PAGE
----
Three Tips From My Conversations With Job Seekers (Part 3)

In my earlier posts, I shared a couple of suggestions for those looking for jobs in new workplaces. You can read these two posts here and here.

This will be the third post covering a few more suggestions if you are applying for positions and have secured an interview. I hope this series has been useful for you in understanding how to prepare for an interview. In this post, I will write additional thoughts on preparing for an interview, and also how you should respond post-interview.

1. Know the organisation and the people.

Preparing for an interview often requires you to find out more about the job scope, the skills required and the workplace. Depending on what position you are applying for, it may pay to find out who your interviewers are, especially if you are applying to transfer to a different company in the same industry, or applying for a job in another department within the same company.

I had assumed this to be intuitive for those with a number of years of experience in their belt. For those entering the job market for the first time, I will think it understandable if they did not think of this. For the experienced, it pays to know, because you will be working with them if you secure the position. You can consider if you are comfortable working with them.

That was not what I experienced though. Majority of the applicants are not familiar with the organisation structure in the division I work in. Some knew that there are different portfolios but are clueless about the people who handle them. The applicants for the internships tended to show their lack of knowledge of the department. They failed to fact find even the basics, such as the office location. I find this a pity, honestly. Knowing the people gives you an idea if you want to work in that place.

2. You can be open about your level of interest in the position, even after the interview.

So you went through the interview and had a sensing of your chances. You may have attended other interviews subsequently, or even accepted an offer from somewhere. Should you then close an eye if one of the companies you had an interview call? Apparently, a number of applicants did that to my colleagues when they called to follow up on their applications.

This is not just a pattern for those applying for the traineeship position in my department. Even applicants seeking a transfer to my department from schools did the same. There was one teacher whom we were interested to make an offer. Despite calls and messages, the teacher did not respond at all, even after the deadline passed.

Contrast that to some applicants I had conversations with. After learning more about the role and what they will do, some of them responded with their assumptions and what they hoped to pick up if they were offered a position. At least the applicants were open with their expectations, which gave us the chance to review their suitability for the role they applied.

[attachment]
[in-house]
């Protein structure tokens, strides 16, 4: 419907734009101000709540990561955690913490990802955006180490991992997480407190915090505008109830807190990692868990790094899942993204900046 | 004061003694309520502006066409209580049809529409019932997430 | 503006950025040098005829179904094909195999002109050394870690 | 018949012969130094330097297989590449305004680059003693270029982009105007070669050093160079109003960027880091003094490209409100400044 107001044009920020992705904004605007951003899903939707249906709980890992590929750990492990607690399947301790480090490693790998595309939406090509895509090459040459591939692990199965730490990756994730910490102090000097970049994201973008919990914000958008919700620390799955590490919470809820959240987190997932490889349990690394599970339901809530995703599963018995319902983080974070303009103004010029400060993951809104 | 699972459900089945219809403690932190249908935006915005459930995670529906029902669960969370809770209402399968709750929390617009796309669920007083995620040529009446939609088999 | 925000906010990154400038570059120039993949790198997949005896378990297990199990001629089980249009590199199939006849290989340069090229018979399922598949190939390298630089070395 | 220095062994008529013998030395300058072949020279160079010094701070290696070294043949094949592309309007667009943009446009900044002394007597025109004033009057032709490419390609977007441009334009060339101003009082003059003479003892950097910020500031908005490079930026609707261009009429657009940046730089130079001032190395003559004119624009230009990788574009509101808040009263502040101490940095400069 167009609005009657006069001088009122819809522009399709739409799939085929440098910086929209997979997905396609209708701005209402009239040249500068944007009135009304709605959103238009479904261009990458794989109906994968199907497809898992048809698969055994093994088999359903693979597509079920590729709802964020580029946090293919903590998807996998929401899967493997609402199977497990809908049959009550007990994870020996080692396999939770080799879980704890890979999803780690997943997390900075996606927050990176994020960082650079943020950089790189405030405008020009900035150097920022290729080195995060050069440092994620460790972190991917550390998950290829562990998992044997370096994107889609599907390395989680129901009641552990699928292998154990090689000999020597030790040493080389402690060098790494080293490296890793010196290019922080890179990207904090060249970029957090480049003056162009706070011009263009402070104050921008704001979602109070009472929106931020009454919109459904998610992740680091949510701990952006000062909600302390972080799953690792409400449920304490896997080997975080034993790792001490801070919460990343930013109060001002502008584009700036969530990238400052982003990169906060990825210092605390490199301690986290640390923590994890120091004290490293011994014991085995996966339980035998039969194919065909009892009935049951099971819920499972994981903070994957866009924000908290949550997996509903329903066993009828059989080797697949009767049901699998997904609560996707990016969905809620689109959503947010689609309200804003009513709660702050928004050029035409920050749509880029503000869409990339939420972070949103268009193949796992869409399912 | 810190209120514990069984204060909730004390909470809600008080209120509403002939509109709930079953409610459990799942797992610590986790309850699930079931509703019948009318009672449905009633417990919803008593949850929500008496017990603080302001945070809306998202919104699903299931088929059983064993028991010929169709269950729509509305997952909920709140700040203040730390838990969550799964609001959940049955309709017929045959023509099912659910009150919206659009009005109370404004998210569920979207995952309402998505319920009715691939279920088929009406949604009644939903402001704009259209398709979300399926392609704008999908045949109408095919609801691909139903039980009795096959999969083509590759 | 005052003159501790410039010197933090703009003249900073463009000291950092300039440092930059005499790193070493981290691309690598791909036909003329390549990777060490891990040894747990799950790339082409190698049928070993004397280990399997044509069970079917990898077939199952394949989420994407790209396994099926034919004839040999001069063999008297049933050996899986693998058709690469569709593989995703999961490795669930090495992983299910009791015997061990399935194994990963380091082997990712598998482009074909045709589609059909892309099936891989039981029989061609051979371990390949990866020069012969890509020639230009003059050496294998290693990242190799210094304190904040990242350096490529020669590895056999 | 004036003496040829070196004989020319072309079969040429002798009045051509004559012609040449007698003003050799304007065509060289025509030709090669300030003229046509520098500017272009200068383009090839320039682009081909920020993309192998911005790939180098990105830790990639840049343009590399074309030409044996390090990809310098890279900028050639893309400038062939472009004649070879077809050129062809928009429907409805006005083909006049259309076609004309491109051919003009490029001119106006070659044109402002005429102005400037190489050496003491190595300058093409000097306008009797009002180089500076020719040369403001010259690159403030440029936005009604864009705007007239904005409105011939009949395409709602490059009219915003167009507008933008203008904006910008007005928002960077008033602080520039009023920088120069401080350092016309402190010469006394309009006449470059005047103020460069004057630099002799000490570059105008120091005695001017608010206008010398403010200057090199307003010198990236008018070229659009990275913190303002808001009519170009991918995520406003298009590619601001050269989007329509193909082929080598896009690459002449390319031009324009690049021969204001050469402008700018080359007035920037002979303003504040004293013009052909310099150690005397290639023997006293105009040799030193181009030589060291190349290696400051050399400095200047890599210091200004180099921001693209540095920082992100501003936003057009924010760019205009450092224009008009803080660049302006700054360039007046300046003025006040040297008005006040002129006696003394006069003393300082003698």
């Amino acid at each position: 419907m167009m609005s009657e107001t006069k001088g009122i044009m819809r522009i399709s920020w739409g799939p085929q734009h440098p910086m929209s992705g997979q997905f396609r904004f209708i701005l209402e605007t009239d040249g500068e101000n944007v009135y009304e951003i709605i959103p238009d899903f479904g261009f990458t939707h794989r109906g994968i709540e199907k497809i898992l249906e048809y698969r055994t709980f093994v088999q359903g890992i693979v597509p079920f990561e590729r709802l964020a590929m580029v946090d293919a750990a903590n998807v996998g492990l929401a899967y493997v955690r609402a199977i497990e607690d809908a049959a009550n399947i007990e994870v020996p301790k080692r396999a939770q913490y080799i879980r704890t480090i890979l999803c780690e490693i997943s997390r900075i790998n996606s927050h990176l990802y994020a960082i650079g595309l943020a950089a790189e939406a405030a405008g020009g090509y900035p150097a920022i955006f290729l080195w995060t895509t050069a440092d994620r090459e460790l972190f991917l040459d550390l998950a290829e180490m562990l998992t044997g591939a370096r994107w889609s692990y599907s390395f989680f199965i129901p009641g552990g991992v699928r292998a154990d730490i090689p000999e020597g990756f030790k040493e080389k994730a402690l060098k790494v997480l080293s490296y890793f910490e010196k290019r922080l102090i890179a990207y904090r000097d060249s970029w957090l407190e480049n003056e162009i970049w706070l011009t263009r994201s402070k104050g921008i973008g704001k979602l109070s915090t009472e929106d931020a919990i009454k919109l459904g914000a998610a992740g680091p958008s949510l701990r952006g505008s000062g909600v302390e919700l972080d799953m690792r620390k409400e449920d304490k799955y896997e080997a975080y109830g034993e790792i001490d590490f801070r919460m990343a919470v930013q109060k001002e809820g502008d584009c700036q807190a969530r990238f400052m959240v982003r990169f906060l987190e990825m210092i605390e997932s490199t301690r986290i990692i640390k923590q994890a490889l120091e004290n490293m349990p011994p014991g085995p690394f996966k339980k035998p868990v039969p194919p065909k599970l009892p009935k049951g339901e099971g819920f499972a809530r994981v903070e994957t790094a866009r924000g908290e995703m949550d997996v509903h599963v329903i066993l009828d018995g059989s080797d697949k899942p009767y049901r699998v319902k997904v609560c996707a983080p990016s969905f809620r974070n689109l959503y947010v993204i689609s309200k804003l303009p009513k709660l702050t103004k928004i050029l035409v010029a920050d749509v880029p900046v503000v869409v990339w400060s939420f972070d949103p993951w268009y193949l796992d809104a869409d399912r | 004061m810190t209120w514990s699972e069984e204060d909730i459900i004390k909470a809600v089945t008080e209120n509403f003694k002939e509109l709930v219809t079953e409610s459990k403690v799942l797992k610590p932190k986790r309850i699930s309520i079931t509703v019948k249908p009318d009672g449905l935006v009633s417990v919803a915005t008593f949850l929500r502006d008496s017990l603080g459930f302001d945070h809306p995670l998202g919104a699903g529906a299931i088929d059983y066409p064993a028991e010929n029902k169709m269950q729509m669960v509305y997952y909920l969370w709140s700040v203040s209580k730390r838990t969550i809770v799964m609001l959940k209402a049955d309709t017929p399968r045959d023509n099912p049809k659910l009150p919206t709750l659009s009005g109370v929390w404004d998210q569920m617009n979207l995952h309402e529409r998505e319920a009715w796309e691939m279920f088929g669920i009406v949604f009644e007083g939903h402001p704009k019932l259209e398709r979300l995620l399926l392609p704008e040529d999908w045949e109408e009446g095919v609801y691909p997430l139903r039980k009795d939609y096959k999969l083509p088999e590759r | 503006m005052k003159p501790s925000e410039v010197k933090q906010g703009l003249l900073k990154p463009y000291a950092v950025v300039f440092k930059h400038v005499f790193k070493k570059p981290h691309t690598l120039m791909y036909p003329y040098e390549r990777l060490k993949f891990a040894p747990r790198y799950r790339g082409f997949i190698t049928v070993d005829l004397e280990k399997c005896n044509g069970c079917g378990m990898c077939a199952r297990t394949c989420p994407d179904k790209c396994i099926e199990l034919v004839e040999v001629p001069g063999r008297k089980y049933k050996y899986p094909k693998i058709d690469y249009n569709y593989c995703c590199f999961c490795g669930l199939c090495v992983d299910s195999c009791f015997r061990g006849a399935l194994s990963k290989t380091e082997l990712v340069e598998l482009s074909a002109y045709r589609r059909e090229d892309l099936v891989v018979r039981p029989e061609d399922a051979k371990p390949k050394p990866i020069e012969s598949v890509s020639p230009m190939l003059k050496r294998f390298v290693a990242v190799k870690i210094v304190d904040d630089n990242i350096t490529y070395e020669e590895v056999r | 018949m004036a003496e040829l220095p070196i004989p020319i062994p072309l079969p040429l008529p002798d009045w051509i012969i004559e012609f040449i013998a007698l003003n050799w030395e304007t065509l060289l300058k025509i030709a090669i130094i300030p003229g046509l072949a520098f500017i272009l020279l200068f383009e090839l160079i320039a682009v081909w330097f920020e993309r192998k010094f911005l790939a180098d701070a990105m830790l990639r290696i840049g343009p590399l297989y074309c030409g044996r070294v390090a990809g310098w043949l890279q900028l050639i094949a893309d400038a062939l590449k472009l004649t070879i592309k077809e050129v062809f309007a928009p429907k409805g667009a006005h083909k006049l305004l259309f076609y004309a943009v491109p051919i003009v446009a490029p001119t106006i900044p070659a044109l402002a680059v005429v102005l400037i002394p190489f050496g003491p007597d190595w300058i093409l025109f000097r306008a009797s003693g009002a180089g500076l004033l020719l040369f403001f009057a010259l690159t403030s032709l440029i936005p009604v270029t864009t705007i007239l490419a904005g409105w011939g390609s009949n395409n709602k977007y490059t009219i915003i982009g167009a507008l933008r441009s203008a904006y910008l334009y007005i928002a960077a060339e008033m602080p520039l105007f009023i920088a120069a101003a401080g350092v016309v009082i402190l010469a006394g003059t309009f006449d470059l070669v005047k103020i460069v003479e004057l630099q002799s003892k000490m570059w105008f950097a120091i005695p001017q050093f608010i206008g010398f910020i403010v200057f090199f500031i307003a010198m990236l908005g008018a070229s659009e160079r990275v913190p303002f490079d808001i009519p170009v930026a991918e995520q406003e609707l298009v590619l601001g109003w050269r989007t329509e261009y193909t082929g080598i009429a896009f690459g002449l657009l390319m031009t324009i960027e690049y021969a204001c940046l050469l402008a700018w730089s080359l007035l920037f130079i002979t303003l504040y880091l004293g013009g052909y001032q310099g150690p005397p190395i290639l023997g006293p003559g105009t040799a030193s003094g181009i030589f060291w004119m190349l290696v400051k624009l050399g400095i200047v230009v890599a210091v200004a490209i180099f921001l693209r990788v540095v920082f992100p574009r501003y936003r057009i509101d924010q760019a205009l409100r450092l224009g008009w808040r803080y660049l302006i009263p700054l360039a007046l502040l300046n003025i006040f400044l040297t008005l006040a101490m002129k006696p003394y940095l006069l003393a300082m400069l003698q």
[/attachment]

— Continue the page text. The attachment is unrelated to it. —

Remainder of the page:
3. The panel’s views does not determine your worth; you can show your worth if given a chance.

In my first post, I wrote about an applicant who failed to create a good impression with the chair of the panel. That failure cost the applicant her chance to secure a position with my department. Yet this applicant could turn around in the interview and showed what she is capable. While that moment was too late into the interview, I was pretty sure she did not come out of the session feeling like it was a lost cause, because she sounded as if she had found her own answers to her purpose in the process.

There was another candidate who was fairly reserved and took time to piece the thoughts and responses together. Yet the response that came subsequently was cogent and showed depth. However this candidate didn’t impress all the panellists. There was uncertainty whether this candidate can manage the pace of work. Yet this candidate became a colleague, and showed a good ability to handle the work and stay on top of things.

My point in writing about the two candidates is this: you are seeking for a job, not self worth. If you face rejection, don’t take it as an attack on your self worth. The impression you created in an interview may not be favourable, yet there can be opportunities to overturn that. Even if the impression sticks, you do not need to live up to that impression. Stick with your values. Show you have worth through your work. Do not let people’s judgments become your character.

If you have read this far, it could be because you are thinking about how you should prepare for an interview. Do as much background research as you can. Think of the possible questions people may ask. Be prepared for the unexpected.

Most importantly, show that you can add value to the organisation, and show that you have the right values to carry out the role.

If you are a job seeker, what tips do you have to get that position you have identified?

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